Legendary Civil Rights Organization Looks to Public Defenders to Fight Mass Incarceration

Nearly fifty years after his assassination in this city, the organization founded by Dr. Martin Luther King, Jr., the Southern Christian Leadership Conference, reignited King’s “Poor People’s Campaign” in Memphis at their 59th annual convention.

One of the key initiatives will be raising funding, support and awareness on behalf of public defenders through a partnership with Gideon’s Promise, the Atlanta based training program dedicated to building the next generation of public defenders.

SCLC President/CEO Dr. Charles Steele, Jr. announced a formal partnership with Gideon’s Promise during the convention’s opening ceremony.

“Our struggle for civil and human rights is far from finished. Nowhere is this truer than in our criminal justice system. It is a system that is almost exclusively reserved for the poor and disproportionately for black and brown people,” said Dr. Steele.  “Public defenders serve as the advocates for these men, women, and children. If they do not have support, they cannot help our most vulnerable communities fight back against this unjust system.”

Gideon’s Promise founder, Jon Rapping, spoke at the convention and called the criminal justice system one of our country’s most vital pieces of unfinished civil rights work. He said that with more resources and support, public defenders can be on the front lines of this fight.

“Public defenders are almost completely overlooked in our national conversation about criminal justice reform. This omission is fatal to a comprehensive strategy to have equal justice,” said Rapping. “We are grateful to Dr. Steele for recognizing the critical role public defenders must play in this important civil rights struggle and for inviting us to partner with SCLC to transform criminal justice in America.”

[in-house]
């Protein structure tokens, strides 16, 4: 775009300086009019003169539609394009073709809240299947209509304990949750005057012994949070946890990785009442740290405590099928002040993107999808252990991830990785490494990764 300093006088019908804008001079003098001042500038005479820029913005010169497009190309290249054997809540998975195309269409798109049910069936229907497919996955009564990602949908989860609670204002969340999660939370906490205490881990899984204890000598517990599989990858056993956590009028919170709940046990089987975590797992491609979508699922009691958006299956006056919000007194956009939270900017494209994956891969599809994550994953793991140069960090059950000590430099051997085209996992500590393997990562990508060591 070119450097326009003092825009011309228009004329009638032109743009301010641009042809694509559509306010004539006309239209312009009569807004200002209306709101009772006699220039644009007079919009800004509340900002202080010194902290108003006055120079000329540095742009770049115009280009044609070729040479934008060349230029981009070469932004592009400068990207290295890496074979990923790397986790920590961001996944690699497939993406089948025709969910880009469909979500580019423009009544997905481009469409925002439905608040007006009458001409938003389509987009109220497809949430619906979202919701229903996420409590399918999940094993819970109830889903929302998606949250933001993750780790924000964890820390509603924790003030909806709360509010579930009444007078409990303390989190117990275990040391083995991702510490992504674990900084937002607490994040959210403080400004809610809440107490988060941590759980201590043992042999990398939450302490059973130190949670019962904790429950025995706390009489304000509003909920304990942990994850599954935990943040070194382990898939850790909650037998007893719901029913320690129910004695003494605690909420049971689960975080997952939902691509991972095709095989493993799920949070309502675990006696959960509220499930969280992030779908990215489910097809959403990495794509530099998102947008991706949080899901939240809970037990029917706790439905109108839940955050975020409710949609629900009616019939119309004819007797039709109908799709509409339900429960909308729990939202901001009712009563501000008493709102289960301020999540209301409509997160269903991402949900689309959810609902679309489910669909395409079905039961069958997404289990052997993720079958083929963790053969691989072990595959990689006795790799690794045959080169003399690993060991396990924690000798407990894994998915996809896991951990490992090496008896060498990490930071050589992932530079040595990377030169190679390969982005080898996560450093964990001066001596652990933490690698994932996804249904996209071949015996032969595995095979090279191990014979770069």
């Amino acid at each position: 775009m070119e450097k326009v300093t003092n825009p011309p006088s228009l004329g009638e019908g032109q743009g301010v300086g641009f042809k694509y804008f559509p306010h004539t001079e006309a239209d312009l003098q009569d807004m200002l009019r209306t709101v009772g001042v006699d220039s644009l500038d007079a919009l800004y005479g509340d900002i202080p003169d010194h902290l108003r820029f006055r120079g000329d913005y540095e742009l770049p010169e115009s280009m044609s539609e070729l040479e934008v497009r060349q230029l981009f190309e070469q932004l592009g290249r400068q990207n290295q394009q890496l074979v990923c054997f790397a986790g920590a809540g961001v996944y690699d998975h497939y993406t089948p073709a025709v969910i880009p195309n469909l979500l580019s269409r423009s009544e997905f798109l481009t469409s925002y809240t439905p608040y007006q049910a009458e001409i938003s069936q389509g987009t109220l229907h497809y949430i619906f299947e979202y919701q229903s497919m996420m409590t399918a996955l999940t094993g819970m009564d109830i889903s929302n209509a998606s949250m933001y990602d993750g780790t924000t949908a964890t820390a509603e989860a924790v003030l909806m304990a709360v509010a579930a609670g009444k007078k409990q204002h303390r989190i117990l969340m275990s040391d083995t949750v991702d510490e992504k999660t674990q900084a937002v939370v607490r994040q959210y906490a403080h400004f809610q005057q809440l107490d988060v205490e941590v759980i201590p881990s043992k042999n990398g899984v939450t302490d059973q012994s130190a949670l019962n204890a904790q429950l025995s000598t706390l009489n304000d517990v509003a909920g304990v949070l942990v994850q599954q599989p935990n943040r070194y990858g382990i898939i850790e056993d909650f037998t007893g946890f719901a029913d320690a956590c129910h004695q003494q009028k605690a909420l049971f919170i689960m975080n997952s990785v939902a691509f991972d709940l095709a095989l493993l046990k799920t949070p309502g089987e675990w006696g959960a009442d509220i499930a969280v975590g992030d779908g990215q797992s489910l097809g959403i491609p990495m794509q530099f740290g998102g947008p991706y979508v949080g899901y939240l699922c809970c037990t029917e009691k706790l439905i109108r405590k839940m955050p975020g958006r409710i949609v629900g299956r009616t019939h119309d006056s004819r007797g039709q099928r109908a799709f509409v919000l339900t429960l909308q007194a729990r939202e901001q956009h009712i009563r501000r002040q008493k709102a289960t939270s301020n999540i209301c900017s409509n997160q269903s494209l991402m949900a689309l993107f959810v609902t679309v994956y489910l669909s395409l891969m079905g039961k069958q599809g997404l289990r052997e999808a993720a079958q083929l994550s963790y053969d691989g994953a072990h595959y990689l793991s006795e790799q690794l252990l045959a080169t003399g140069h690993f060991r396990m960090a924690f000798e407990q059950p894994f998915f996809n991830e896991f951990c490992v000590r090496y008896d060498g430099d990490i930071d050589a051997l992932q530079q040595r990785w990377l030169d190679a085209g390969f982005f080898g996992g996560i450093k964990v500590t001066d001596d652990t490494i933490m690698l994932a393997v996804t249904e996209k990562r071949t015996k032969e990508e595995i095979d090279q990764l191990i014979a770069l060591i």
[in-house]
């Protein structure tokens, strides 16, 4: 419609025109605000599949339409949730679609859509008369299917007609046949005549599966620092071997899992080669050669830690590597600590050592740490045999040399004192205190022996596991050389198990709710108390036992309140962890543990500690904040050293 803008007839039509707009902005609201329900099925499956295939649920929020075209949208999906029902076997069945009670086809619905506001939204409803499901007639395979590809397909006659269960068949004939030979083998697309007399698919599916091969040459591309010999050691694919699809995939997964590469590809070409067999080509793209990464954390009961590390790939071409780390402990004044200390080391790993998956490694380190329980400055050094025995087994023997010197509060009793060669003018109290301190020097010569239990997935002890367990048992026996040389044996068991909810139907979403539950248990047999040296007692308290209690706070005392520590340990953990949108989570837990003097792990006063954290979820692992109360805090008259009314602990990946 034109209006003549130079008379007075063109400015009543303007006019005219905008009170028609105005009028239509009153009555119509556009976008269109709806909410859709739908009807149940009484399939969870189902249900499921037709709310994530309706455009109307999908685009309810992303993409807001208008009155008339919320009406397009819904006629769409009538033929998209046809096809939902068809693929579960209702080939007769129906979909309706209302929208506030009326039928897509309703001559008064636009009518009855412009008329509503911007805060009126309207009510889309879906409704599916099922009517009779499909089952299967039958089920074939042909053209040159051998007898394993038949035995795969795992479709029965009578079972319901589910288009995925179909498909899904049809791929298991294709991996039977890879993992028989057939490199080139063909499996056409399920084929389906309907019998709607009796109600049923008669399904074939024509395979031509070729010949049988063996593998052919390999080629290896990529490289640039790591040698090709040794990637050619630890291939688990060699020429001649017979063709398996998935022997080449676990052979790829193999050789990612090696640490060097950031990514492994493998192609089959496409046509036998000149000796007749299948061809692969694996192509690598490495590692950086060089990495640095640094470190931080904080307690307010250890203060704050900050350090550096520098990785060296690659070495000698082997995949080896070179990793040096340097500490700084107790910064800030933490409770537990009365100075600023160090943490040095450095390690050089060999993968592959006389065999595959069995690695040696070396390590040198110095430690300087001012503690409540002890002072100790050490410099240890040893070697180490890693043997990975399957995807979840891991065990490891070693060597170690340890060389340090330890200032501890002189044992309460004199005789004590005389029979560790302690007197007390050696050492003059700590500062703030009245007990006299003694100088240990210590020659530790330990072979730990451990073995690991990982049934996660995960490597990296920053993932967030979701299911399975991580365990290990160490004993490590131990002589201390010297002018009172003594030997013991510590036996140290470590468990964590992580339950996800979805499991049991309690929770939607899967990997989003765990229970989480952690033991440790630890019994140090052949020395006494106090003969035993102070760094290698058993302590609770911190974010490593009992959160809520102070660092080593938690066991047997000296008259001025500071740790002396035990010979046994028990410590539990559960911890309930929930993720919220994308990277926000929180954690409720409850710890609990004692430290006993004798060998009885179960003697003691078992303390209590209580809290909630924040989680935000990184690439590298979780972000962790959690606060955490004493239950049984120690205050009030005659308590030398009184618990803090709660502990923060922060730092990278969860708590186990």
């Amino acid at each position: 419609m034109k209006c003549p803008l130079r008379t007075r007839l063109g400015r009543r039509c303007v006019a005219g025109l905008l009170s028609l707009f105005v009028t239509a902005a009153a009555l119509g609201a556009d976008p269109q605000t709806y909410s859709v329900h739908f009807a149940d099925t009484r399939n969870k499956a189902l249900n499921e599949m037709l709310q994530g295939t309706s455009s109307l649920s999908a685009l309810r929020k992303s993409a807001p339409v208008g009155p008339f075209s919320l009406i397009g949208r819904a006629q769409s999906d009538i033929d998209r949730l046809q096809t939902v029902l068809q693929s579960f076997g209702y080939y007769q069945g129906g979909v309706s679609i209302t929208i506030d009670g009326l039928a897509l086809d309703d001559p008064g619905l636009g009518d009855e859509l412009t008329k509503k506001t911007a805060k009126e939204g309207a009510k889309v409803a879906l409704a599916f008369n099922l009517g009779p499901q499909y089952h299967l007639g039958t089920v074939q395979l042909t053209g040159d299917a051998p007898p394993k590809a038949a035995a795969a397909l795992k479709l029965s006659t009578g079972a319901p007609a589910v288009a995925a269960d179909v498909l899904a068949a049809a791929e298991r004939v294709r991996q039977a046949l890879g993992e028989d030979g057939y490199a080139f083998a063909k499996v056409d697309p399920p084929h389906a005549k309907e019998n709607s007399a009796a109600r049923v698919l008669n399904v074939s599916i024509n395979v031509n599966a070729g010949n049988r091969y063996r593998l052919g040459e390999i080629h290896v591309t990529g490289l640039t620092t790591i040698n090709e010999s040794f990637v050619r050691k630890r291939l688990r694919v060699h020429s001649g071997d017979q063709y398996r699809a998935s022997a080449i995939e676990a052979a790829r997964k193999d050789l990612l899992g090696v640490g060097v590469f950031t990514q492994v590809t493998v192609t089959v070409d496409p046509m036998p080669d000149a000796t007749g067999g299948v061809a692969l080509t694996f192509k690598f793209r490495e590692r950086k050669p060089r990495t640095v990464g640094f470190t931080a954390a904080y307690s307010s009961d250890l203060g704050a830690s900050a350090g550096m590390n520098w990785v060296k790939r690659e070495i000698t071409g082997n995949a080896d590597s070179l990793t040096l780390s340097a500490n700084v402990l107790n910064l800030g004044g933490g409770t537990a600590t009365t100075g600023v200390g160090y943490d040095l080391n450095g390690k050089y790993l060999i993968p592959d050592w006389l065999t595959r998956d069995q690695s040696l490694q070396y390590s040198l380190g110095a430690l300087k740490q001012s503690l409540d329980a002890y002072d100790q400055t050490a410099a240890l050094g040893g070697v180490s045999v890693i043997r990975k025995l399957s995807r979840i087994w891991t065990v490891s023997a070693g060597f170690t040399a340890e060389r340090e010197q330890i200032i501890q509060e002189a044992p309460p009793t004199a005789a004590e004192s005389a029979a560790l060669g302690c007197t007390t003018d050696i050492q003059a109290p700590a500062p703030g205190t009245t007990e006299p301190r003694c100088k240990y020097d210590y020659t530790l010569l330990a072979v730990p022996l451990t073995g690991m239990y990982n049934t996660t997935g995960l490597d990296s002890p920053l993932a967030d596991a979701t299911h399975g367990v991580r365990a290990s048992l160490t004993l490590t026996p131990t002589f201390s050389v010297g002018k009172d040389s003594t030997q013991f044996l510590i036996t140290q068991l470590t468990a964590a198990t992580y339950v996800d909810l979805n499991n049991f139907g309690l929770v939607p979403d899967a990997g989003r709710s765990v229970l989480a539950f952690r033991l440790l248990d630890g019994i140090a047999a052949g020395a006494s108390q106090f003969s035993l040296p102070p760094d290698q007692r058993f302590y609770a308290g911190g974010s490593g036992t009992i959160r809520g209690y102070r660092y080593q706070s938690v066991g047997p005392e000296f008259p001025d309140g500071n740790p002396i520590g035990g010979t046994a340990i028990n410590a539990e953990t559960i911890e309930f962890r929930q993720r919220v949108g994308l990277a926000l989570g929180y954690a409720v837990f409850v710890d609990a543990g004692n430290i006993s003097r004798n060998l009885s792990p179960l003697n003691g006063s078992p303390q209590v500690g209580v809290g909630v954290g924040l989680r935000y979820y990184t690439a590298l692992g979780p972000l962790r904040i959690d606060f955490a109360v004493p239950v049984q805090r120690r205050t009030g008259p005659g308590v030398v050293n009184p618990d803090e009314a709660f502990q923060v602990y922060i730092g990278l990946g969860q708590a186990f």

Rapping said that Memphis is one of its largest partner cities. Nearly a third of the Shelby County Public Defender’s office has taken part in Gideon’s Promise training. Lawyers from our office attending the event were asked to stand and be recognized.

“These people work every day to honor this critically important civil rights work,” said Rapping.

In a joint press release, Gideon’s Promise and the SCLC outlined the goals of the partnership: To provide training and support for public defenders,  raise awareness of the critical role public defenders must play in a broader strategy to transform criminal justice in America, and build strong partnerships between public defenders and the communities they serve.

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Memphis Filmmakers Want More Eyes on the Juvenile Justice System

Pair gather stories from across the country to create a feature film.

Sarah Fleming and Joann Self-Selvidge filming for a story about juvenile defenders

When the U.S. Department of Justice released a stinging investigation of the Shelby County Juvenile Court in April of 2012, juvenile justice advocates around the nation took notice. The charges were damning — systematic violation of the due process rights of children and and failure to offer equal protection to African American children.

Independent filmmakers Joann Self Selvidge and Sarah Fleming took notice, too.  During the course of the last few years, the pair have met with children, family members and advocates involved with the juvenile justice system to record their stories. Self Selvidge and Fleming have also partnered with the National Juvenile Defenders Center and the Southern Poverty Law Center to broaden the scope of their work beyond Memphis.